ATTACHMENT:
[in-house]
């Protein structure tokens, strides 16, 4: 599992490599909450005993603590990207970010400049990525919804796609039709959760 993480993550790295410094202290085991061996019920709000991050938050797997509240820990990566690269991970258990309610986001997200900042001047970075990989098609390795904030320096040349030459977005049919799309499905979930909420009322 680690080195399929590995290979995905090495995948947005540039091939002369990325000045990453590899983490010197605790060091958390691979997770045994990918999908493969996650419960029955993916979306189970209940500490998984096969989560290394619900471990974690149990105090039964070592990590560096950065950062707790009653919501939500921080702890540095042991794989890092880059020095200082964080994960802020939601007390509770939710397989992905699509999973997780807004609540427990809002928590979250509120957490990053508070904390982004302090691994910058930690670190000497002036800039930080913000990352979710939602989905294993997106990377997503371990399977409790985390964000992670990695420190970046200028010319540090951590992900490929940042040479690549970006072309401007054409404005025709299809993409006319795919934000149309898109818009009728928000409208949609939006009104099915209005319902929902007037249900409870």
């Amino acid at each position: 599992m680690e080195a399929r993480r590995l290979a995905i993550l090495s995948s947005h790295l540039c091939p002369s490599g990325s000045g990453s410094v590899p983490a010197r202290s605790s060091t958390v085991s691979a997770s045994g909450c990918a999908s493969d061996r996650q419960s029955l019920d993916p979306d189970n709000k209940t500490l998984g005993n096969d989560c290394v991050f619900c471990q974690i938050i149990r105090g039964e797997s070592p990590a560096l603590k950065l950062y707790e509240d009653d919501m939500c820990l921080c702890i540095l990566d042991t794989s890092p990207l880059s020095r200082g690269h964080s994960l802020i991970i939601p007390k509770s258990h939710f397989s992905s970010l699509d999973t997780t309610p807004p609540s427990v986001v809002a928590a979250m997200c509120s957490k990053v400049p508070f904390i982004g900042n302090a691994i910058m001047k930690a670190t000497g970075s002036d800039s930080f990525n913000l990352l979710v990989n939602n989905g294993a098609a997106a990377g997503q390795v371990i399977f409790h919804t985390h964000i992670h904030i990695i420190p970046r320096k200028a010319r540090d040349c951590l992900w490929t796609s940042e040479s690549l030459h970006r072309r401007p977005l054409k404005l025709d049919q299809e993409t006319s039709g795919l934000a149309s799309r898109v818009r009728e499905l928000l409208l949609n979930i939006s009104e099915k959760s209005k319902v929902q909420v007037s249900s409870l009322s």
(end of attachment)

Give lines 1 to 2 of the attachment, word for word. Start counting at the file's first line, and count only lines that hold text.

[in-house]
């Protein structure tokens, strides 16, 4: 599992490599909450005993603590990207970010400049990525919804796609039709959760 993480993550790295410094202290085991061996019920709000991050938050797997509240820990990566690269991970258990309610986001997200900042001047970075990989098609390795904030320096040349030459977005049919799309499905979930909420009322 680690080195399929590995290979995905090495995948947005540039091939002369990325000045990453590899983490010197605790060091958390691979997770045994990918999908493969996650419960029955993916979306189970209940500490998984096969989560290394619900471990974690149990105090039964070592990590560096950065950062707790009653919501939500921080702890540095042991794989890092880059020095200082964080994960802020939601007390509770939710397989992905699509999973997780807004609540427990809002928590979250509120957490990053508070904390982004302090691994910058930690670190000497002036800039930080913000990352979710939602989905294993997106990377997503371990399977409790985390964000992670990695420190970046200028010319540090951590992900490929940042040479690549970006072309401007054409404005025709299809993409006319795919934000149309898109818009009728928000409208949609939006009104099915209005319902929902007037249900409870």